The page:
activism climate change

School strike for climate reaches the UK

Today sees the first UK-wide Youth Strike for Climate protest, with thousands of young people expected to skip school in protest at inaction on climate change. There have been a handful of individual strikes, but this one has been organised and has got people talking.

It’s a radical idea, started by Greta Thunberg last year. From her solo protest outside the Swedish parliament, school strikes and adults taking ‘fridays for the future‘ have gone international.

There’s something very powerful about children and teenagers taking political action in this way. It forces the debate onto the agenda because it overturns social conventions and raises difficult questions. There are the practical considerations for parents, teachers and headteachers as they work out if and how to support the action. Then there’s the symbolic value of children protesting against adult inaction – a failure in the basic duty of care.

Politicians ignore protests every day. The last time I was in Parliament Square, there were four different protests within a hundred yards. Climate change, a Kurdish rally, one anti-Brexit and one pro-Brexit (the latter featuring the least authentic protestors you’ll ever see chanting ‘Theresa May, open trade’). None of them got any kind of acknowledgement from politicians, and very little media attention.

The school strike is harder to ignore. It shouldn’t be happening. Children should be in school – everyone knows that, including the protestors themselves. The fact that they’re not forces us to ask why, and is their reason legitimate? In my opinion, it very much is. If there was a Luton action I would go and join in myself – even though as a self-employed person, I would be striking against myself.

As George Marshall describes in his book Don’t Even Think About It, one of the biggest obstacles to climate change action is “the collective social norm of silence.” We don’t talk about it. When it comes up, we shrug awkwardly and change the subject. School strikes are practically and psychologically disruptive in ways that break through that silence. Honest conversations about climate change will have occurred in thousands of homes this week. Teachers’ unions have had a difficult decision to make – we want to see young people politically engaged, but can we be seen to support their actions? The media have to pick an editorial line.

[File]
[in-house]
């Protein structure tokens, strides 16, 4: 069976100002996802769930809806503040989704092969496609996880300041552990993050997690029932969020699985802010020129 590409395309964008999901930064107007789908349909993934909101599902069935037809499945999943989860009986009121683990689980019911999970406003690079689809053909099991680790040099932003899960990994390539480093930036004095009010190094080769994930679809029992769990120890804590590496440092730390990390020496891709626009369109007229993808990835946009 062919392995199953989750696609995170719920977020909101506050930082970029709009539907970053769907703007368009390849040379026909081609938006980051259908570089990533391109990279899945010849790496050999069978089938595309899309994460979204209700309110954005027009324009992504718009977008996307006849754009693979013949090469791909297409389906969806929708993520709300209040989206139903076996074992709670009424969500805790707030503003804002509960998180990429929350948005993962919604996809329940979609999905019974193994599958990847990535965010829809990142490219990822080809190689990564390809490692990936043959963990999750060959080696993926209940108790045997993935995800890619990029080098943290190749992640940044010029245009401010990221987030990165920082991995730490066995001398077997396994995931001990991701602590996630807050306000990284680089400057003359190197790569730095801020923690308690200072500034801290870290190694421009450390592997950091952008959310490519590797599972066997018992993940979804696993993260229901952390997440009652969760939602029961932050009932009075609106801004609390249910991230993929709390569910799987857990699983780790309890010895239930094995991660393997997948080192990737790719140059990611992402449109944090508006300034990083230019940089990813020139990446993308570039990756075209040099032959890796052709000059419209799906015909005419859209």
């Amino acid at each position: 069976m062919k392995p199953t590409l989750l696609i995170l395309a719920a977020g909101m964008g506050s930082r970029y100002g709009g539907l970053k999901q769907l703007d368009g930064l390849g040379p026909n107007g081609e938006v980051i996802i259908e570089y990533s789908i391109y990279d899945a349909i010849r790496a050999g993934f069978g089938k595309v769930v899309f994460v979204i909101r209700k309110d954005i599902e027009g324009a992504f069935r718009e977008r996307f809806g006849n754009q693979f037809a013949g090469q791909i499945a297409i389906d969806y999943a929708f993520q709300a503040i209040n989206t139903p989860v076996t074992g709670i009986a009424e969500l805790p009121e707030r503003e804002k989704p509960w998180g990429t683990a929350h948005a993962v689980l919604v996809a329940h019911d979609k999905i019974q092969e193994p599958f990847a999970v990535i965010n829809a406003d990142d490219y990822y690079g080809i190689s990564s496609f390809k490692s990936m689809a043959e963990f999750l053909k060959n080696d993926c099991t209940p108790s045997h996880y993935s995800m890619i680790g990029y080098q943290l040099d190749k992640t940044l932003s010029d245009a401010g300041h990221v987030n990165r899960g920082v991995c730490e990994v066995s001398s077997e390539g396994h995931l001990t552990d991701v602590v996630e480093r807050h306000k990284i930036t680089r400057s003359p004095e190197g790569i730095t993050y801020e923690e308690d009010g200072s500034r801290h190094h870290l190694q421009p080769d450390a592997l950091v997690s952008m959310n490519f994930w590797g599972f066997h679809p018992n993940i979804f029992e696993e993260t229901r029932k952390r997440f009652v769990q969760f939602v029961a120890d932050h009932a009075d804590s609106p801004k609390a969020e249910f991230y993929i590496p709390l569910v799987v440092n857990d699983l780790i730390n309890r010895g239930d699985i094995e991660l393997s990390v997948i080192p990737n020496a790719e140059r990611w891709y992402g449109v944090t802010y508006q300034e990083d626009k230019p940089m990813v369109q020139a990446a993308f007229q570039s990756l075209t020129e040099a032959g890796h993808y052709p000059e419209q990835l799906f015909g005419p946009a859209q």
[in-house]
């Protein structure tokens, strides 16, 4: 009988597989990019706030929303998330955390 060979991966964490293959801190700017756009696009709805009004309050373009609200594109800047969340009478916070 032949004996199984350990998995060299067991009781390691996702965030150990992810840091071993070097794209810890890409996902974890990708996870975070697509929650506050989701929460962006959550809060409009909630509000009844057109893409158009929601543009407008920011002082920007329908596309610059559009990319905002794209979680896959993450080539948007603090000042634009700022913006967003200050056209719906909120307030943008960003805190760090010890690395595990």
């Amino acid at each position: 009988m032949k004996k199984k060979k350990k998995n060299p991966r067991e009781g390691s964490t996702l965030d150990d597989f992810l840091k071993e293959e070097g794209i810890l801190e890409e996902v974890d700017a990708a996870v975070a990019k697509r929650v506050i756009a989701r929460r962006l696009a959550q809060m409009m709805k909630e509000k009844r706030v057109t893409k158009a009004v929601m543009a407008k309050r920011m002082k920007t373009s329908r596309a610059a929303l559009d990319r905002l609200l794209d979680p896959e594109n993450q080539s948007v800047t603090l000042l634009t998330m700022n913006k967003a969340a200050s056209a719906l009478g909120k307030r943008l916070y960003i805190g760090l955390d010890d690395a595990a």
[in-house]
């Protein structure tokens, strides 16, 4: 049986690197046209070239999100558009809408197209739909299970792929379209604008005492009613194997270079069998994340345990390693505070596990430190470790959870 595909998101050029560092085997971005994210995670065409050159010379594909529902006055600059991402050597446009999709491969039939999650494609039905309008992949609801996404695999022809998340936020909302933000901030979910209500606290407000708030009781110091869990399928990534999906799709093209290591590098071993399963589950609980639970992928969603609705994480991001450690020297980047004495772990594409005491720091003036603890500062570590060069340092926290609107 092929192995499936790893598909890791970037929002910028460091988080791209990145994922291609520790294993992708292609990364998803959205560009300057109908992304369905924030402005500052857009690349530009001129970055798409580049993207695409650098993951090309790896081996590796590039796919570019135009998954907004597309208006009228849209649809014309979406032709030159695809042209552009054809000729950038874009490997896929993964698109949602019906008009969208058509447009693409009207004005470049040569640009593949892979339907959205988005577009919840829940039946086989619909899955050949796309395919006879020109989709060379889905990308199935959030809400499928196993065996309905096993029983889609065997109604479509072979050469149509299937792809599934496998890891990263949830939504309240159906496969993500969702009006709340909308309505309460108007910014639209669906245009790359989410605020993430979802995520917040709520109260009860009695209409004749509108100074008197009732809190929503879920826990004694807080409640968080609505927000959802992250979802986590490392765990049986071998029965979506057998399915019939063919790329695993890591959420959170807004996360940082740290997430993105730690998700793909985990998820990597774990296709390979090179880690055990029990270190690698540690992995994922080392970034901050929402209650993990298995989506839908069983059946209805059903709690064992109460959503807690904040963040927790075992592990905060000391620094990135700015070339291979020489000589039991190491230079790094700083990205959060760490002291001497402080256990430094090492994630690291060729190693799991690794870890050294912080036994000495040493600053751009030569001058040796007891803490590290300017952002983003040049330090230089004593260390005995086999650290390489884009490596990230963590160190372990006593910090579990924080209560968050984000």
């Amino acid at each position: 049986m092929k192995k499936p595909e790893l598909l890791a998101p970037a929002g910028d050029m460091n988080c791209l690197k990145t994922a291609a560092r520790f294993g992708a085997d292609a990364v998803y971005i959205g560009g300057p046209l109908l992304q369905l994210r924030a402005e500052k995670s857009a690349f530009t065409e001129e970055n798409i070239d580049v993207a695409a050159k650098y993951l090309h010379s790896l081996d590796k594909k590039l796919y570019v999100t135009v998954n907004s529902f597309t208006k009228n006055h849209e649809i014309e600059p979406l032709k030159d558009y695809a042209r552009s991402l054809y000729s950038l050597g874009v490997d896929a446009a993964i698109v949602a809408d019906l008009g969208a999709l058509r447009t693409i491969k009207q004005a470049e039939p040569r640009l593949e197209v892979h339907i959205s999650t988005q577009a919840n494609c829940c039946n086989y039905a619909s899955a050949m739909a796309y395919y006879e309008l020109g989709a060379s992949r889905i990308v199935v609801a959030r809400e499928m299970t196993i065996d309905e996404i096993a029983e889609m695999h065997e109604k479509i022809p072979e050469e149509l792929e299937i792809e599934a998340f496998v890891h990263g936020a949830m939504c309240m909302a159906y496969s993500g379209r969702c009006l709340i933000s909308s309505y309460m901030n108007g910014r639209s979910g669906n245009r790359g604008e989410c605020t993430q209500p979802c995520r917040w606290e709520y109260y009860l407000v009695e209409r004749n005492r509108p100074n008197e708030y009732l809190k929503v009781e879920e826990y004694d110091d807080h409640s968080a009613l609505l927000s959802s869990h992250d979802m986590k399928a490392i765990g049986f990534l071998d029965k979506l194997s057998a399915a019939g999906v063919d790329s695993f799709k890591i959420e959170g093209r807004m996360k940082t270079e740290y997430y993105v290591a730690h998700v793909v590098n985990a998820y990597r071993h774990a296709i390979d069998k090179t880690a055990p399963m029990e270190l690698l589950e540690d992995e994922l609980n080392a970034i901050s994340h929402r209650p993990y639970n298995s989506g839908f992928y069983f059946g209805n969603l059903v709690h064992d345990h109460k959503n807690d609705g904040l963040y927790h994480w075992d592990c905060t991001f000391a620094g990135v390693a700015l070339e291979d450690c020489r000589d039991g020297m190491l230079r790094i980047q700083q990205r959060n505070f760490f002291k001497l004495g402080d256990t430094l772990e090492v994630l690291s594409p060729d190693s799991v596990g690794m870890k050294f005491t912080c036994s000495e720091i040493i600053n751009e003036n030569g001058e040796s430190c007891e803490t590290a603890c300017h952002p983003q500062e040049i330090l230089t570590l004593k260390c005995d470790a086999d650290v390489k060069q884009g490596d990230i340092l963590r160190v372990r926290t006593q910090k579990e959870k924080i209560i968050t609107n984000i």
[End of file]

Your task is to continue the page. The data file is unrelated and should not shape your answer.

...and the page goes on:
Like the teenagers who have seized the gun-control debate in the US with March for Our Lives, there is something deeply tragic about school strikes for the climate. It shouldn’t be necessary. It points an accusing finger at a society and an economy that has betrayed future generations and continues to do so. But if not now, when?


  1. Jeremy,
    As always thank you for bringing so many intersections of climate, economics, science, nature architecture, &c and humanity. The student climate movement is especially encouraging. Without any doubt, young people have the legal standing to demand they inherit a livable planet from their representative governments.

  2. Long ago I was a science teacher. What an opportunity for some topical lessons! About politics, economics etc as well as science. Schools should be delighted!

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